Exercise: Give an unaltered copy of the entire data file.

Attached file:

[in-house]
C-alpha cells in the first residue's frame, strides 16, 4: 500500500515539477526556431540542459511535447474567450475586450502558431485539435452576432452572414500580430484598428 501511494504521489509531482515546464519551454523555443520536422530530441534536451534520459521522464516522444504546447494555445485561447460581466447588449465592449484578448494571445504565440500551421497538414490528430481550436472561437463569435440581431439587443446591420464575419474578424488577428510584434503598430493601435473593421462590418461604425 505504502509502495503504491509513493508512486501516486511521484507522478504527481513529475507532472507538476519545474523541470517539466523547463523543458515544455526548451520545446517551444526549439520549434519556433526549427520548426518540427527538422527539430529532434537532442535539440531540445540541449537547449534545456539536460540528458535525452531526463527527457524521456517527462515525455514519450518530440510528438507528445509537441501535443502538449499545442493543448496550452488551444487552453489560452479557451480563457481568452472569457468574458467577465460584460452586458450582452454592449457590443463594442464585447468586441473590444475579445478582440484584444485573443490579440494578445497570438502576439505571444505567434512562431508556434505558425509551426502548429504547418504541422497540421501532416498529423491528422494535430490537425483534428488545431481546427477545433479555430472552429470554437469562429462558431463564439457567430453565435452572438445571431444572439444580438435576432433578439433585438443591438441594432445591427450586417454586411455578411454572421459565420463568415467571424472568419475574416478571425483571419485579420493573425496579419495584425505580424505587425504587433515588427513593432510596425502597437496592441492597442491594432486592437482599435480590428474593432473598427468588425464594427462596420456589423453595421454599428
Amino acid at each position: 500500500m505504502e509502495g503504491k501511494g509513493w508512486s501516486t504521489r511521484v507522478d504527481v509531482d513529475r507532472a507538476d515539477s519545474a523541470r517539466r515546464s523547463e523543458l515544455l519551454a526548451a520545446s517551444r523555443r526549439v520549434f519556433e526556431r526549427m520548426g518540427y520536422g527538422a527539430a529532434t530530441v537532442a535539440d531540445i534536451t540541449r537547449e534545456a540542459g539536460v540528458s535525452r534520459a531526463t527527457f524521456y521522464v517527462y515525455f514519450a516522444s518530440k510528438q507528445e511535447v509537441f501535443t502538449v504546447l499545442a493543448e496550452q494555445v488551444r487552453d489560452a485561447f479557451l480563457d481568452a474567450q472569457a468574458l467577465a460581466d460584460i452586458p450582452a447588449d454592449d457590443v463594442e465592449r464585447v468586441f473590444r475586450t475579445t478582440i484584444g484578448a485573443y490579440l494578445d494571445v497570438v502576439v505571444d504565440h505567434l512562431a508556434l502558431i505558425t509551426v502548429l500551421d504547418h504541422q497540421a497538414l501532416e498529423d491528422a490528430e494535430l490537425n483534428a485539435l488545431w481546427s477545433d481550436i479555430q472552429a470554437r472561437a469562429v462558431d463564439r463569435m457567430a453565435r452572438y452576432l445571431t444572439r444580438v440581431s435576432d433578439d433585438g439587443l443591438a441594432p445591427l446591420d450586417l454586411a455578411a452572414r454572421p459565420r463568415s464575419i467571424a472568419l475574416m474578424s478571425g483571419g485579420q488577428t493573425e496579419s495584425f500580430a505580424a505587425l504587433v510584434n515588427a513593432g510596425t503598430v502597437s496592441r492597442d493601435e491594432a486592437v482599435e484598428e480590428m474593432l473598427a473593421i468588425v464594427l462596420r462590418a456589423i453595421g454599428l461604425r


[in-house]
C-alpha cells in the first residue's frame, strides 16, 4: 500500500515539477526556431540542459511535447474567450475586450502558431485539435452576432452572414500580430484598428 501511494504521489509531482515546464519551454523555443520536422530530441534536451534520459521522464516522444504546447494555445485561447460581466447588449465592449484578448494571445504565440500551421497538414490528430481550436472561437463569435440581431439587443446591420464575419474578424488577428510584434503598430493601435473593421462590418461604425 505504502509502495503504491509513493508512486501516486511521484507522478504527481513529475507532472507538476519545474523541470517539466523547463523543458515544455526548451520545446517551444526549439520549434519556433526549427520548426518540427527538422527539430529532434537532442535539440531540445540541449537547449534545456539536460540528458535525452531526463527527457524521456517527462515525455514519450518530440510528438507528445509537441501535443502538449499545442493543448496550452488551444487552453489560452479557451480563457481568452472569457468574458467577465460584460452586458450582452454592449457590443463594442464585447468586441473590444475579445478582440484584444485573443490579440494578445497570438502576439505571444505567434512562431508556434505558425509551426502548429504547418504541422497540421501532416498529423491528422494535430490537425483534428488545431481546427477545433479555430472552429470554437469562429462558431463564439457567430453565435452572438445571431444572439444580438435576432433578439433585438443591438441594432445591427450586417454586411455578411454572421459565420463568415467571424472568419475574416478571425483571419485579420493573425496579419495584425505580424505587425504587433515588427513593432510596425502597437496592441492597442491594432486592437482599435480590428474593432473598427468588425464594427462596420456589423453595421454599428
Amino acid at each position: 500500500m505504502e509502495g503504491k501511494g509513493w508512486s501516486t504521489r511521484v507522478d504527481v509531482d513529475r507532472a507538476d515539477s519545474a523541470r517539466r515546464s523547463e523543458l515544455l519551454a526548451a520545446s517551444r523555443r526549439v520549434f519556433e526556431r526549427m520548426g518540427y520536422g527538422a527539430a529532434t530530441v537532442a535539440d531540445i534536451t540541449r537547449e534545456a540542459g539536460v540528458s535525452r534520459a531526463t527527457f524521456y521522464v517527462y515525455f514519450a516522444s518530440k510528438q507528445e511535447v509537441f501535443t502538449v504546447l499545442a493543448e496550452q494555445v488551444r487552453d489560452a485561447f479557451l480563457d481568452a474567450q472569457a468574458l467577465a460581466d460584460i452586458p450582452a447588449d454592449d457590443v463594442e465592449r464585447v468586441f473590444r475586450t475579445t478582440i484584444g484578448a485573443y490579440l494578445d494571445v497570438v502576439v505571444d504565440h505567434l512562431a508556434l502558431i505558425t509551426v502548429l500551421d504547418h504541422q497540421a497538414l501532416e498529423d491528422a490528430e494535430l490537425n483534428a485539435l488545431w481546427s477545433d481550436i479555430q472552429a470554437r472561437a469562429v462558431d463564439r463569435m457567430a453565435r452572438y452576432l445571431t444572439r444580438v440581431s435576432d433578439d433585438g439587443l443591438a441594432p445591427l446591420d450586417l454586411a455578411a452572414r454572421p459565420r463568415s464575419i467571424a472568419l475574416m474578424s478571425g483571419g485579420q488577428t493573425e496579419s495584425f500580430a505580424a505587425l504587433v510584434n515588427a513593432g510596425t503598430v502597437s496592441r492597442d493601435e491594432a486592437v482599435e484598428e480590428m474593432l473598427a473593421i468588425v464594427l462596420r462590418a456589423i453595421g454599428l461604425r